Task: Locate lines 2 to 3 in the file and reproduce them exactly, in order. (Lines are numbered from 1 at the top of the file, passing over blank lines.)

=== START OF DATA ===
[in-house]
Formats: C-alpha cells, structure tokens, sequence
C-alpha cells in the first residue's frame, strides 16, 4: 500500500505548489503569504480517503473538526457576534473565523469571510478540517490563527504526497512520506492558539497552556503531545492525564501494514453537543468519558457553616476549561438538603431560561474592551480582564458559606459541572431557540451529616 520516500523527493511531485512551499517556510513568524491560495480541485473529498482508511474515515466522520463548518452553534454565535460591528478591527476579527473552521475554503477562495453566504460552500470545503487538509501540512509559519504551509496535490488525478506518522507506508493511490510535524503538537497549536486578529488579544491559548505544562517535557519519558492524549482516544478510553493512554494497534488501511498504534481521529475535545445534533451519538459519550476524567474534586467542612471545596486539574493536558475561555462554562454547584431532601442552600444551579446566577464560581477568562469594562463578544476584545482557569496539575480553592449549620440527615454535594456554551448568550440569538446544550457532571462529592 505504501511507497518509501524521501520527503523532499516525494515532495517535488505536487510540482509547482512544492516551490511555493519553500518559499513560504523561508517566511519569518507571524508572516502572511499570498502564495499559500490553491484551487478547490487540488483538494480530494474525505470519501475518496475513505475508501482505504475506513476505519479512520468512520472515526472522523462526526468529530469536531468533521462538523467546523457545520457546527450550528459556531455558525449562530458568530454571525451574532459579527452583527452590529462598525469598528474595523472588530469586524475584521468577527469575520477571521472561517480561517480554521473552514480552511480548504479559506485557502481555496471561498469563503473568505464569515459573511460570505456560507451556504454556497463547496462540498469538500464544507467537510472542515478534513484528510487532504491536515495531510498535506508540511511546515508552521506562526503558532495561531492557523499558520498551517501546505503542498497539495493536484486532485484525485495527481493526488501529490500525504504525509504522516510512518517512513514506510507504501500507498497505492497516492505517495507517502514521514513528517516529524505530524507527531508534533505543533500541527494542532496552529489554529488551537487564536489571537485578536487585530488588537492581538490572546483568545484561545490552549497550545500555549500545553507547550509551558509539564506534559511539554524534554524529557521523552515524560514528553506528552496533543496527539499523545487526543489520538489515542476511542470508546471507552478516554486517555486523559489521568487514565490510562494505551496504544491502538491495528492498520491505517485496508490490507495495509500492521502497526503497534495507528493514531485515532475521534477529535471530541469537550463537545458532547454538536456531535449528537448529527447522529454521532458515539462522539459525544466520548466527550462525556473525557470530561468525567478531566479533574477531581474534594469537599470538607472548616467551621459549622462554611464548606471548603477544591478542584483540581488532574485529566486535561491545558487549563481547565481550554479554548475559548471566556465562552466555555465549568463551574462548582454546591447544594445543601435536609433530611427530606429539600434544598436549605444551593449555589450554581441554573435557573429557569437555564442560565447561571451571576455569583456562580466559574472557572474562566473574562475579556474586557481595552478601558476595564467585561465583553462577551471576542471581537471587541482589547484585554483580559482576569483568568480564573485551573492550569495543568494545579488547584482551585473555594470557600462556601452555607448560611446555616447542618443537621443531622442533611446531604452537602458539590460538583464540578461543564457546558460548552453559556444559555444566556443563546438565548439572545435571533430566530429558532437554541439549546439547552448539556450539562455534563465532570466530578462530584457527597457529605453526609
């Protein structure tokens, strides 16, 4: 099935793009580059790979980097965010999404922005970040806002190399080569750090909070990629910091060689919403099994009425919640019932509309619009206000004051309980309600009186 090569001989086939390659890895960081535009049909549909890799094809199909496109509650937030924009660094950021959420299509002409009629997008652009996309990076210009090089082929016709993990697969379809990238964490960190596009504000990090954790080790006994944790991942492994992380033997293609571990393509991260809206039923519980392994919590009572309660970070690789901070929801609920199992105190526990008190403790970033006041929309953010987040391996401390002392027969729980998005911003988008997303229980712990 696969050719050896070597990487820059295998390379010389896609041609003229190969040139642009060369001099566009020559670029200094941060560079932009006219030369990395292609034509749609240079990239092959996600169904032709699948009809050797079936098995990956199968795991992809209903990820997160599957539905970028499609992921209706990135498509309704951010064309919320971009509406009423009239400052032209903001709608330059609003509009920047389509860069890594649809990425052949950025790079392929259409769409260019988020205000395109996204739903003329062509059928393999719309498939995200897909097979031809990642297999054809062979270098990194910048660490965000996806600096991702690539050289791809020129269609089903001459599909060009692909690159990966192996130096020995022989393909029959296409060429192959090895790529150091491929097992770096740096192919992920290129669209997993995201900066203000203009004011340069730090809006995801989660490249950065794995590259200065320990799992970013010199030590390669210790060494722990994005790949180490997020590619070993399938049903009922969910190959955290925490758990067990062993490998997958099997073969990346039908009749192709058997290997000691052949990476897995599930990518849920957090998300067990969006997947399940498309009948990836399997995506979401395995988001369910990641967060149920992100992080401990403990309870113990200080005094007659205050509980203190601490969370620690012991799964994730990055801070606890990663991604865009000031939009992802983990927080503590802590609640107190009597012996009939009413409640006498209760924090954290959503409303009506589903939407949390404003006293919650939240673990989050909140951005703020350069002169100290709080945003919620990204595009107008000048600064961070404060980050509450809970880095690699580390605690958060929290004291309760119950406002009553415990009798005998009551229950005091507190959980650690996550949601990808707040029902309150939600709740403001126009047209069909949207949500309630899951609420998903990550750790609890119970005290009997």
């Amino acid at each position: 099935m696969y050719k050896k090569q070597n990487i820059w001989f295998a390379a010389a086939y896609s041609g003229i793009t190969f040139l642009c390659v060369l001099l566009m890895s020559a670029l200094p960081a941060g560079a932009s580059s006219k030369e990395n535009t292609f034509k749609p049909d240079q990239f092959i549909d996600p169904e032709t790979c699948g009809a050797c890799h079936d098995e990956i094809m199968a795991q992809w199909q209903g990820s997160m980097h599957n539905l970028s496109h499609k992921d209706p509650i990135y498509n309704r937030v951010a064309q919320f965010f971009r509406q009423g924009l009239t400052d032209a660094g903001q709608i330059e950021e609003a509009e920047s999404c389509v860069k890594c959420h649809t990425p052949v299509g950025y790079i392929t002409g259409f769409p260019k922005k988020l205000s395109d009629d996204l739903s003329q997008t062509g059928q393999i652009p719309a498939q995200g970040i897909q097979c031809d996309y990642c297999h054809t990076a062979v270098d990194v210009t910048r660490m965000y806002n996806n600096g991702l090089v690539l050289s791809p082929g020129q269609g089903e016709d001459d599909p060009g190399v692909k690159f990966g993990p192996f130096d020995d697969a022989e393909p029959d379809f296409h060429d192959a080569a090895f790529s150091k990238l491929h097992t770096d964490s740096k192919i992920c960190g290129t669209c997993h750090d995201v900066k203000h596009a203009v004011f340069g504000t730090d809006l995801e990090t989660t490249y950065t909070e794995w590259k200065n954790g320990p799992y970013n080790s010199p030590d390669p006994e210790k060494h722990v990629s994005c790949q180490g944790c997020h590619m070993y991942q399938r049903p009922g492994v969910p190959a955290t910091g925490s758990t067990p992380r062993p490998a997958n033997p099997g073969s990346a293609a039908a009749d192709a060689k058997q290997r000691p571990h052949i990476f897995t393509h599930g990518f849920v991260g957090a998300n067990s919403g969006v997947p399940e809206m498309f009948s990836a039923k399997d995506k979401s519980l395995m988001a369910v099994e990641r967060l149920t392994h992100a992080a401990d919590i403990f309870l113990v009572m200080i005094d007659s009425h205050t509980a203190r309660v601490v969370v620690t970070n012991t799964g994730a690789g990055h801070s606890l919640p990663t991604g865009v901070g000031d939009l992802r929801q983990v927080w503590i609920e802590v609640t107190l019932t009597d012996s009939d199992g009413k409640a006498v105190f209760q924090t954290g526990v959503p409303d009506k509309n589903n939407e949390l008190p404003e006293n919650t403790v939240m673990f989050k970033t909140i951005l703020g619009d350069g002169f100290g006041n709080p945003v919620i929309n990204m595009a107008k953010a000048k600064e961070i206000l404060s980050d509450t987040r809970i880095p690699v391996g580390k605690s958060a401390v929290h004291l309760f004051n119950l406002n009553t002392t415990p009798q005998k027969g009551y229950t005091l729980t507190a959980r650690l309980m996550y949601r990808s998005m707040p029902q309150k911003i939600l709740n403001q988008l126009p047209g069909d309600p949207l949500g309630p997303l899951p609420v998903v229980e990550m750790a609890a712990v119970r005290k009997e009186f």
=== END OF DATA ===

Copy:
Formats: C-alpha cells, structure tokens, sequence
C-alpha cells in the first residue's frame, strides 16, 4: 500500500505548489503569504480517503473538526457576534473565523469571510478540517490563527504526497512520506492558539497552556503531545492525564501494514453537543468519558457553616476549561438538603431560561474592551480582564458559606459541572431557540451529616 520516500523527493511531485512551499517556510513568524491560495480541485473529498482508511474515515466522520463548518452553534454565535460591528478591527476579527473552521475554503477562495453566504460552500470545503487538509501540512509559519504551509496535490488525478506518522507506508493511490510535524503538537497549536486578529488579544491559548505544562517535557519519558492524549482516544478510553493512554494497534488501511498504534481521529475535545445534533451519538459519550476524567474534586467542612471545596486539574493536558475561555462554562454547584431532601442552600444551579446566577464560581477568562469594562463578544476584545482557569496539575480553592449549620440527615454535594456554551448568550440569538446544550457532571462529592 505504501511507497518509501524521501520527503523532499516525494515532495517535488505536487510540482509547482512544492516551490511555493519553500518559499513560504523561508517566511519569518507571524508572516502572511499570498502564495499559500490553491484551487478547490487540488483538494480530494474525505470519501475518496475513505475508501482505504475506513476505519479512520468512520472515526472522523462526526468529530469536531468533521462538523467546523457545520457546527450550528459556531455558525449562530458568530454571525451574532459579527452583527452590529462598525469598528474595523472588530469586524475584521468577527469575520477571521472561517480561517480554521473552514480552511480548504479559506485557502481555496471561498469563503473568505464569515459573511460570505456560507451556504454556497463547496462540498469538500464544507467537510472542515478534513484528510487532504491536515495531510498535506508540511511546515508552521506562526503558532495561531492557523499558520498551517501546505503542498497539495493536484486532485484525485495527481493526488501529490500525504504525509504522516510512518517512513514506510507504501500507498497505492497516492505517495507517502514521514513528517516529524505530524507527531508534533505543533500541527494542532496552529489554529488551537487564536489571537485578536487585530488588537492581538490572546483568545484561545490552549497550545500555549500545553507547550509551558509539564506534559511539554524534554524529557521523552515524560514528553506528552496533543496527539499523545487526543489520538489515542476511542470508546471507552478516554486517555486523559489521568487514565490510562494505551496504544491502538491495528492498520491505517485496508490490507495495509500492521502497526503497534495507528493514531485515532475521534477529535471530541469537550463537545458532547454538536456531535449528537448529527447522529454521532458515539462522539459525544466520548466527550462525556473525557470530561468525567478531566479533574477531581474534594469537599470538607472548616467551621459549622462554611464548606471548603477544591478542584483540581488532574485529566486535561491545558487549563481547565481550554479554548475559548471566556465562552466555555465549568463551574462548582454546591447544594445543601435536609433530611427530606429539600434544598436549605444551593449555589450554581441554573435557573429557569437555564442560565447561571451571576455569583456562580466559574472557572474562566473574562475579556474586557481595552478601558476595564467585561465583553462577551471576542471581537471587541482589547484585554483580559482576569483568568480564573485551573492550569495543568494545579488547584482551585473555594470557600462556601452555607448560611446555616447542618443537621443531622442533611446531604452537602458539590460538583464540578461543564457546558460548552453559556444559555444566556443563546438565548439572545435571533430566530429558532437554541439549546439547552448539556450539562455534563465532570466530578462530584457527597457529605453526609